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On Sunday, June 2nd, okapi Mbuti gave birth to a calf after a pregnancy of approximately 15 months. Both mother and calf are doing well. The calf quickly stood up and is feeding well. Mbuti is an experienced mother and even a grandmother. This is her fourth calf. For the next few weeks, the young calf will remain in the stable. Okapis are ‘nest-stayers’; the mother leaves her young in a safe place and returns only to nurse. During the first weeks, okapi calves spend most of their time sleeping and drinking. A camera in the stable allowed us to capture the birth and the calf’s first steps.

Okapis are related to giraffes and are also known as forest giraffes. These shy animals are found only in the impenetrable forests of the Democratic Republic of Congo, where they are threatened. The deforestation of the rainforest is rapidly shrinking their habitat. They are also hunted by locals for their meat and hide, and the region is politically unstable, with ongoing civil wars. Therefore, it is crucial for zoos to build a genetically healthy reserve population. Antwerp coordinates the population management program to conserve and protect these unique animals, working internationally with various zoos, including Diergaarde Blijdorp.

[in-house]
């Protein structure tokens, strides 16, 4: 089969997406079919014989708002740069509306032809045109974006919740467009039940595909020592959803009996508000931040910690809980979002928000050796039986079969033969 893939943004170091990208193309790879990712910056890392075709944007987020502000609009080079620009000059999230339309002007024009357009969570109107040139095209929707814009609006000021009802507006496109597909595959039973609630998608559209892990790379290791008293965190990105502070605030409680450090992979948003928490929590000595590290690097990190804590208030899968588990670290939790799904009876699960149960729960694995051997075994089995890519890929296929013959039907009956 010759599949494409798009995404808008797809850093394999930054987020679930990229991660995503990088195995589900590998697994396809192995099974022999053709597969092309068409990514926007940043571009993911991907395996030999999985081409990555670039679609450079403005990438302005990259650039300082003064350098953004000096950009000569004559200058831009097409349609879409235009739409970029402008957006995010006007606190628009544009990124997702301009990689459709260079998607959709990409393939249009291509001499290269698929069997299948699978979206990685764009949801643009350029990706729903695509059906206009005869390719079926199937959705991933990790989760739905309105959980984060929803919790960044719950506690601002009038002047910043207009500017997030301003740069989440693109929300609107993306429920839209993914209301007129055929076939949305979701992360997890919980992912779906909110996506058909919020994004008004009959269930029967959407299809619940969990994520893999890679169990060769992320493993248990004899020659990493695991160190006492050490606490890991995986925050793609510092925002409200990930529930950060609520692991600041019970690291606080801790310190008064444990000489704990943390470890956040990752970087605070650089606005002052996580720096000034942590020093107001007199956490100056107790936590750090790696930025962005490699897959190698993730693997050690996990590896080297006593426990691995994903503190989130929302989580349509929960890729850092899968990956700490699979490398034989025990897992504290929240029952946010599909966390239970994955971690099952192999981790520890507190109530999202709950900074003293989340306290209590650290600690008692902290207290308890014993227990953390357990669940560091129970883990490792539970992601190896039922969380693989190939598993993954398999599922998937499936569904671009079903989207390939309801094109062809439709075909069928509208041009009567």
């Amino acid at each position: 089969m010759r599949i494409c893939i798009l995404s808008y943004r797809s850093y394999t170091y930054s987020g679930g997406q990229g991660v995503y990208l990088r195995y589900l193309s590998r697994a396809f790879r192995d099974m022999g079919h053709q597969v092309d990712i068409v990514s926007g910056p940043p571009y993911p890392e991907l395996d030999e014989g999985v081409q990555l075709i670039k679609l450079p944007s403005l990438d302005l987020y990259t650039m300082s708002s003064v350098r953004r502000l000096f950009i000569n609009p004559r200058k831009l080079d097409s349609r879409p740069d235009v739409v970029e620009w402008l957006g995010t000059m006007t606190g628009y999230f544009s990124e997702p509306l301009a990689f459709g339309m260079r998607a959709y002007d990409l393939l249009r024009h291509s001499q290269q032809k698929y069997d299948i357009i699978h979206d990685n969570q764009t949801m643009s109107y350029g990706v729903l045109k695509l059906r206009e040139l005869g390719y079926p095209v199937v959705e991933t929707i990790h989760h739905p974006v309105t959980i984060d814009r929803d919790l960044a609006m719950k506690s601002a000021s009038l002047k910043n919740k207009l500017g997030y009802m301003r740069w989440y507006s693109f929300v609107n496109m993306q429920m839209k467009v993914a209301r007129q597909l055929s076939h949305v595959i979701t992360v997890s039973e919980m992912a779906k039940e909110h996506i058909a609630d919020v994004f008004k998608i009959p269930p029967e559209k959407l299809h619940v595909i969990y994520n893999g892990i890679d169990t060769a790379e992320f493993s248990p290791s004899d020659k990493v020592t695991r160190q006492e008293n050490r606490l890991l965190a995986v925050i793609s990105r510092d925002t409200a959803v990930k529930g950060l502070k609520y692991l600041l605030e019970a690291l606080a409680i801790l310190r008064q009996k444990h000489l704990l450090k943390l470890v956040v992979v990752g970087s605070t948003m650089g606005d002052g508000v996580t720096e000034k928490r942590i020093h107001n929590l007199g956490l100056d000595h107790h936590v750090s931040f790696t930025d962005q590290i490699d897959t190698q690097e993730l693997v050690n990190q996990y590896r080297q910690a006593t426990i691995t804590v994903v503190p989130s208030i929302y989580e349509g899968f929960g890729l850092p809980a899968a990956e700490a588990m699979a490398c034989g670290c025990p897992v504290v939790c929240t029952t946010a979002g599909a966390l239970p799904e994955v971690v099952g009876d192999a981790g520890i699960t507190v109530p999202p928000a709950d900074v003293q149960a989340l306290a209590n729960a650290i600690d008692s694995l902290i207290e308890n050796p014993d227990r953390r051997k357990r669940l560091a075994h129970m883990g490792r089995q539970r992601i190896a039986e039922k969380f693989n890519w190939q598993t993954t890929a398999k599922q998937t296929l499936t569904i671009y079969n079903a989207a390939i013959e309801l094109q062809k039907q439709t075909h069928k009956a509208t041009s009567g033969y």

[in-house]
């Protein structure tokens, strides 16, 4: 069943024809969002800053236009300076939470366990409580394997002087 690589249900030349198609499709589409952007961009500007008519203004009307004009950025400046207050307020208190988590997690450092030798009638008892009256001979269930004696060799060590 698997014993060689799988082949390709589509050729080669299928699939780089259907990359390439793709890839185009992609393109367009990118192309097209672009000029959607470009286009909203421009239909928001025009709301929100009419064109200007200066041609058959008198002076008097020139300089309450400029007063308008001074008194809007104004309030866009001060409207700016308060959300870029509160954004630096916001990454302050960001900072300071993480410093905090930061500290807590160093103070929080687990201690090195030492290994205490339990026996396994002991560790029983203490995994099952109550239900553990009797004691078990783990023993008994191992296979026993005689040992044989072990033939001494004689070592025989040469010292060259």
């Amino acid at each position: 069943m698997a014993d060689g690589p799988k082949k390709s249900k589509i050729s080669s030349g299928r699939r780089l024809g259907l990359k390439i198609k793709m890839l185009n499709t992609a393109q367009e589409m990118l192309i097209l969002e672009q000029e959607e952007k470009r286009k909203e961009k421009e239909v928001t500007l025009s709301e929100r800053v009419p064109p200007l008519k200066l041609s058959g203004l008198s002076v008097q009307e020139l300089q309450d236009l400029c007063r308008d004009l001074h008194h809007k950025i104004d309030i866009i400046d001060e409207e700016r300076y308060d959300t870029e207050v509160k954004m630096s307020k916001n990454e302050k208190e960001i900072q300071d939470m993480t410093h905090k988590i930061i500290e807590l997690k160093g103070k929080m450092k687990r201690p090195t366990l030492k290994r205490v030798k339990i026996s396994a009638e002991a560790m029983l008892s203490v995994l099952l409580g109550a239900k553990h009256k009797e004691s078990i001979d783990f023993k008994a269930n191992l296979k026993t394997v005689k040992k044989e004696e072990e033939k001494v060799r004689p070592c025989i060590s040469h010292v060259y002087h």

Blijdorp has supported the Okapi Conservation Project in the okapi’s native region for many years. This foundation ensures the protection of the reserve in the Ituri Forest, where the okapis live, and promotes sustainable agriculture. The local population is closely involved with the foundation.


Blijdorp has a long history with okapis. In 1957, Rotterdam received its first two okapis, and in 1960, the first calf was born. Today, Rotterdam’s bloodline is represented in the current okapi population in Europe and America.